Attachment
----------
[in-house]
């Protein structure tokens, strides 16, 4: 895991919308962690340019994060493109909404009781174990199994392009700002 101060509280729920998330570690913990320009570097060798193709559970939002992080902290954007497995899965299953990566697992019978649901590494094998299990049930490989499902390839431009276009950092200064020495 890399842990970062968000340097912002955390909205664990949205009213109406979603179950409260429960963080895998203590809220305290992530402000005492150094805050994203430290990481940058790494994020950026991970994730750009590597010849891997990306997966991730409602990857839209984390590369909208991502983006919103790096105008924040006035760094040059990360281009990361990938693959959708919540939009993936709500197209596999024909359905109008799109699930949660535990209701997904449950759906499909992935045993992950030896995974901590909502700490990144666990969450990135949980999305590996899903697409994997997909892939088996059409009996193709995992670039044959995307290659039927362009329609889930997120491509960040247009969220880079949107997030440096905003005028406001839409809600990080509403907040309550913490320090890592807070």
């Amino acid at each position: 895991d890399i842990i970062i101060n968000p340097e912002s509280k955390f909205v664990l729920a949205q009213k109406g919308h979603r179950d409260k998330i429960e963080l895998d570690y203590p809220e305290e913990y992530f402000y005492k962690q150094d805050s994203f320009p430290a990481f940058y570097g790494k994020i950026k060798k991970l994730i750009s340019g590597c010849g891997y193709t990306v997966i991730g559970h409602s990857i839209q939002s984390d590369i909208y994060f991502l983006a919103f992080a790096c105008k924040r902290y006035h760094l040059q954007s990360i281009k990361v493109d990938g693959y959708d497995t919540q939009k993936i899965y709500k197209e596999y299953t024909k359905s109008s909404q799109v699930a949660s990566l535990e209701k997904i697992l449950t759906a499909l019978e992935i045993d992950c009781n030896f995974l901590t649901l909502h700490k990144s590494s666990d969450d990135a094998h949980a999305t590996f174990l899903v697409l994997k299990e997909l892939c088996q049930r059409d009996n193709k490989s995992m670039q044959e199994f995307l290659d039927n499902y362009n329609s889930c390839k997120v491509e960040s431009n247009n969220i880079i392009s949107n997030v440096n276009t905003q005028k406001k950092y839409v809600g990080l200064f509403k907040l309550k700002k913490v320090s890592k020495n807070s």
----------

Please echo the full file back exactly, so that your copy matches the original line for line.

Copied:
[in-house]
């Protein structure tokens, strides 16, 4: 895991919308962690340019994060493109909404009781174990199994392009700002 101060509280729920998330570690913990320009570097060798193709559970939002992080902290954007497995899965299953990566697992019978649901590494094998299990049930490989499902390839431009276009950092200064020495 890399842990970062968000340097912002955390909205664990949205009213109406979603179950409260429960963080895998203590809220305290992530402000005492150094805050994203430290990481940058790494994020950026991970994730750009590597010849891997990306997966991730409602990857839209984390590369909208991502983006919103790096105008924040006035760094040059990360281009990361990938693959959708919540939009993936709500197209596999024909359905109008799109699930949660535990209701997904449950759906499909992935045993992950030896995974901590909502700490990144666990969450990135949980999305590996899903697409994997997909892939088996059409009996193709995992670039044959995307290659039927362009329609889930997120491509960040247009969220880079949107997030440096905003005028406001839409809600990080509403907040309550913490320090890592807070």
């Amino acid at each position: 895991d890399i842990i970062i101060n968000p340097e912002s509280k955390f909205v664990l729920a949205q009213k109406g919308h979603r179950d409260k998330i429960e963080l895998d570690y203590p809220e305290e913990y992530f402000y005492k962690q150094d805050s994203f320009p430290a990481f940058y570097g790494k994020i950026k060798k991970l994730i750009s340019g590597c010849g891997y193709t990306v997966i991730g559970h409602s990857i839209q939002s984390d590369i909208y994060f991502l983006a919103f992080a790096c105008k924040r902290y006035h760094l040059q954007s990360i281009k990361v493109d990938g693959y959708d497995t919540q939009k993936i899965y709500k197209e596999y299953t024909k359905s109008s909404q799109v699930a949660s990566l535990e209701k997904i697992l449950t759906a499909l019978e992935i045993d992950c009781n030896f995974l901590t649901l909502h700490k990144s590494s666990d969450d990135a094998h949980a999305t590996f174990l899903v697409l994997k299990e997909l892939c088996q049930r059409d009996n193709k490989s995992m670039q044959e199994f995307l290659d039927n499902y362009n329609s889930c390839k997120v491509e960040s431009n247009n969220i880079i392009s949107n997030v440096n276009t905003q005028k406001k950092y839409v809600g990080l200064f509403k907040l309550k700002k913490v320090s890592k020495n807070s």